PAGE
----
Dish soap (and Castile soap) is safe for virtually everything (except you might not want to use it when washing your seasoned Dutch oven skillet).

Avoid using baking soda on the following surfaces:

  • Aluminum surfaces: This includes aluminum pots and pans. Baking soda may discolor the metal surface.
  • Precious antique silverware: Some delicate silver pieces may not take kindly to the (mild) abrasive properties of sodium bicarbonate.
  • Gold or silver-trimmed dinnerware: You know that fancy metallic trimmed fine china set you inherited from your grandmother? Baking soda might scratch the shiny metallic finish, so it’s best to steer clear of these pieces.
  • Marble surfaces: Marble is a finicky stone and is more prone to etching. Stick with specific cleaners designed for marble surfaces only.

Easy DIY multi-purpose scouring cleaner

Now that we’ve examined how this cleaner works, here’s an easy DIY recipe to get you started. Use this mild scouring cleaner to scrub out the kitchen sink, or for cleaning bathroom tile and tub.

baking soda and dish soap, baking soda mixtures
I made small batches of baking soda + dish soap, and baking soda + Castile. Both work great and the mixtures get bubbly!
Credit: RusticWise

You’ll need:

  • 1½ cups baking soda (sodium bicarbonate)
  • ½ cup liquid dish soap (OR liquid Castile soap)
  • ½ cup warm distilled, filtered, or boiled water
  • Spray bottle, storage jar, or sealed container

Note: Whenever you’re making DIY cleaning products you’ll be storing for a while, it’s best to use distilled, filtered, or boiled water to remove any impurities from the water to ensure a longer shelf life. You can use either regular Dawn dish soap and baking soda (or another brand of your choice). Or, liquid Castile soap like Dr. Bronner’s also works.

I find the texture of this cleaner is a bit on the thicker side, so I like to apply it directly to a damp cleaning cloth or sponge. But you could also use a spray bottle if you like.

  1. Combine the baking soda and warm water. Stir until all baking soda dissolves.
  2. Add liquid dish soap or Castile soap. Stir until well combined.

To use, simply apply a bit directly onto a damp cleaning cloth or sponge, or spray as needed. Remember to rinse well! Baking soda leaves streaks if not rinsed properly.

Notes of caution when using vinegar

Now, whenever somebody mentions baking soda, most people instantly think of its most famous companion, vinegar.

While white vinegar is a cleaning powerhouse, there is much confusion about how to use it properly, especially when used together with baking soda.

If you’ve ever combined baking soda (a mild base) with vinegar (a mild acid), you’ll know that a chemical reaction occurs—fizzing.

This fizzing reaction gives a cleaning boost to whatever surface it’s applied to.

To get the most of this cleaning action, you want the fizzing to occur directly on the soiled surface, and not in a bottle.

That’s why it’s best to apply vinegar and baking soda one after another—don’t pre-mix it in a bowl or bottle.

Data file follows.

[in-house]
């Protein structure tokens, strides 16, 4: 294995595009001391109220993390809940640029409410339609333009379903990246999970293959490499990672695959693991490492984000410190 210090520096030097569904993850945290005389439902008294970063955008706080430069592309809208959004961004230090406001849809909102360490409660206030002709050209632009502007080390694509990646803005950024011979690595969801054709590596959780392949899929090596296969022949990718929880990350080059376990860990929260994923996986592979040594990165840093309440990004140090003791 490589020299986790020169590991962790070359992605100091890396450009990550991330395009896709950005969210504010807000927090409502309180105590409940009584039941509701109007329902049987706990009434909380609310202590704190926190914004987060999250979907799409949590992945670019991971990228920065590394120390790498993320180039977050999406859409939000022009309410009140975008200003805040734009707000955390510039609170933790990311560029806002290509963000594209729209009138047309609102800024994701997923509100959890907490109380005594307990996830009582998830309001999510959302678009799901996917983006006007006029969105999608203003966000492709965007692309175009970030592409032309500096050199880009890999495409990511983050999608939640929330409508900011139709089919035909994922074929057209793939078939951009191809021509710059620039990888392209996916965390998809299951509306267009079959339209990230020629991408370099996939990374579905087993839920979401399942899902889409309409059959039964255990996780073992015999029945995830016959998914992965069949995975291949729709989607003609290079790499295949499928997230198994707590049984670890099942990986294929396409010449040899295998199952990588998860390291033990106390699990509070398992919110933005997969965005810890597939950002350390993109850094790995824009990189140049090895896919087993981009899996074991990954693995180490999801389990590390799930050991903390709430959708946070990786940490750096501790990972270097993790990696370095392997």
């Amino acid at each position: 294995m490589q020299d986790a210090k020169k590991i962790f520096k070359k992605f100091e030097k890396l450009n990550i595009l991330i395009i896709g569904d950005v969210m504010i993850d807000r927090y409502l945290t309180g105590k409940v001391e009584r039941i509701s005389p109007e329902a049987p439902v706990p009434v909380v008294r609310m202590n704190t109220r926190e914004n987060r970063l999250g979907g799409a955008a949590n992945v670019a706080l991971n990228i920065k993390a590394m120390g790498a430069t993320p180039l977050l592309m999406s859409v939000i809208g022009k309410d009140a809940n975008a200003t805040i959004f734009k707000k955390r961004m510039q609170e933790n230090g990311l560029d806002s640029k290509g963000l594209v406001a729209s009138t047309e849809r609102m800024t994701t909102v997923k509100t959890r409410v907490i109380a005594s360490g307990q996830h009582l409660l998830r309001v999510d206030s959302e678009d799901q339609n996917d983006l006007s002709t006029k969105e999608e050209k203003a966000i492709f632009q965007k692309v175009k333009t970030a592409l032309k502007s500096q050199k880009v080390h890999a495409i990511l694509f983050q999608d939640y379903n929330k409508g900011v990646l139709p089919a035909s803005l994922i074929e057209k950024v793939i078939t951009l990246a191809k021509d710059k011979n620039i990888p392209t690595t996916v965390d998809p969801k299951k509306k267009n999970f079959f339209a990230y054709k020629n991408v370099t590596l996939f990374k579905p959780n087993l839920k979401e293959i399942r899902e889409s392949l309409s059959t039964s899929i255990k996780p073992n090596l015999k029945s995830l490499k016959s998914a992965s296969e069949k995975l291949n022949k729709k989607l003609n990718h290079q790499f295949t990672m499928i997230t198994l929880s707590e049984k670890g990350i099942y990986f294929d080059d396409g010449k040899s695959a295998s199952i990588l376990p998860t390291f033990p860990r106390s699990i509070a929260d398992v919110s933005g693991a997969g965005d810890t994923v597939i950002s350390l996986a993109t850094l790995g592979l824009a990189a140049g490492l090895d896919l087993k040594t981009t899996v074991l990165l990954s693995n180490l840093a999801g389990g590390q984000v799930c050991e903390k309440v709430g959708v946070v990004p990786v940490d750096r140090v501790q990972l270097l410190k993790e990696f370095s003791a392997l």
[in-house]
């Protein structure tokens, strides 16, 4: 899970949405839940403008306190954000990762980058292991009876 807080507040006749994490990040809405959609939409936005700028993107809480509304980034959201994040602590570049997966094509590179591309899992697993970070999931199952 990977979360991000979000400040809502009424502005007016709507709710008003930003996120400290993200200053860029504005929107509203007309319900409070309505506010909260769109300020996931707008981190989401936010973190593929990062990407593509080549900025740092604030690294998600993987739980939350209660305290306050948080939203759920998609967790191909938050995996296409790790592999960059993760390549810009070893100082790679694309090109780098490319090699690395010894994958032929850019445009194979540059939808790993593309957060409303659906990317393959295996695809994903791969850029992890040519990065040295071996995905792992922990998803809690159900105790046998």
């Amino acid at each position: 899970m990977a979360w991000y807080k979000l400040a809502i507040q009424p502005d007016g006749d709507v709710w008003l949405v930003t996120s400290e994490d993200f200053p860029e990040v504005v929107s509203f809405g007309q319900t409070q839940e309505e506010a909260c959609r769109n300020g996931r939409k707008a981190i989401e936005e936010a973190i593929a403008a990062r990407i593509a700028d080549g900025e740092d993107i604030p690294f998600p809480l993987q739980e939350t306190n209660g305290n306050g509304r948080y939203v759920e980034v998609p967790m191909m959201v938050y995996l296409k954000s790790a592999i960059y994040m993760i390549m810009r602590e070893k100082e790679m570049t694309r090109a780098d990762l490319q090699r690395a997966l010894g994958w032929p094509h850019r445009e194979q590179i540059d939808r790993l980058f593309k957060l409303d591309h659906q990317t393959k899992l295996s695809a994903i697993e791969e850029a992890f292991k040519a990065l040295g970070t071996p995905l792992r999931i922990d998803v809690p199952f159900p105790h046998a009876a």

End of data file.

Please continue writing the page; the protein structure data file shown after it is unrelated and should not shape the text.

RusticWise, baking soda and dish soap, baking soda mixtures
As you can see, mixing Castile soap and vinegar is a no-no—it curdles! Dish soap + vinegar doesn’t curdle… Credit: RusticWise

Why you don’t want to combine vinegar and Castile soap

There’s an unpleasant reaction that occurs when you mix Castile soap (a vegetable-based soap) with vinegar—it curdles!

Why you don’t need to combine vinegar with dish soap

These two cleaning agents work better when used alone, not together.

While there’s no harm in mixing vinegar with liquid dish detergent, the beneficial properties of each become neutralized when mixed together.

I combined vinegar with dish soap as an experiment. While it doesn’t curdle like Castile soap, it doesn’t work much. It doesn’t bubble as much as liquid soap on its own. And, it lacks the cleaning power of regular vinegar when used solo.

Related questions

What does putting dish soap in your toilet do?

Adding roughly ½ cup of Dawn dish soap (or whatever brand you have on hand) paired with hot water can help unclog toilet clogs. The dish soap helps lubricate and also loosens stubborn toilet clogs. Read how to unclog your toilet in 5 easy steps.

Can you use baking soda for laundry?

Absolutely! Making a sodium bicarbonate paste with a bit of water can neutralize odors, brighten fabrics and remove stains. Read more about how to use sodium bicarbonate for laundry.

Would you like more timeless tips via email?

Fun tips to help you live an independent, self-sustaining lifestyle. Opt-out at any time.
Join our Free Newsletter Today!

RusticWise

References

  1. Chemical Safety Facts, Sodium Bicarbonate (Baking Soda), https://www.chemicalsafetyfacts.org/sodium-bicarbonate-baking-soda/. Accessed June 2022.
  2. University of Arkansas, Clean and Green Homemade Cleaners, https://www.uaex.uada.edu/environment-nature/water/quality/clean-green-homemade-cleaners.aspx. Accessed June 2022.
  3. National Sanitation Foundation (NSF), Germiest Items in the Home, https://www.nsf.org/blog/consumer/germiest-items-home. Accessed June 2022.
  4. New Mexico State University, Selection and Use of Home Cleaning Products, https://pubs.nmsu.edu/_g/G304/. Accessed June 2022.
  5. Klahre, Ayn-Monique (26 August 2021). “4 Things You Should Never Clean with Baking Soda,” The Kitchn. Accessed June 2022.

Similar Posts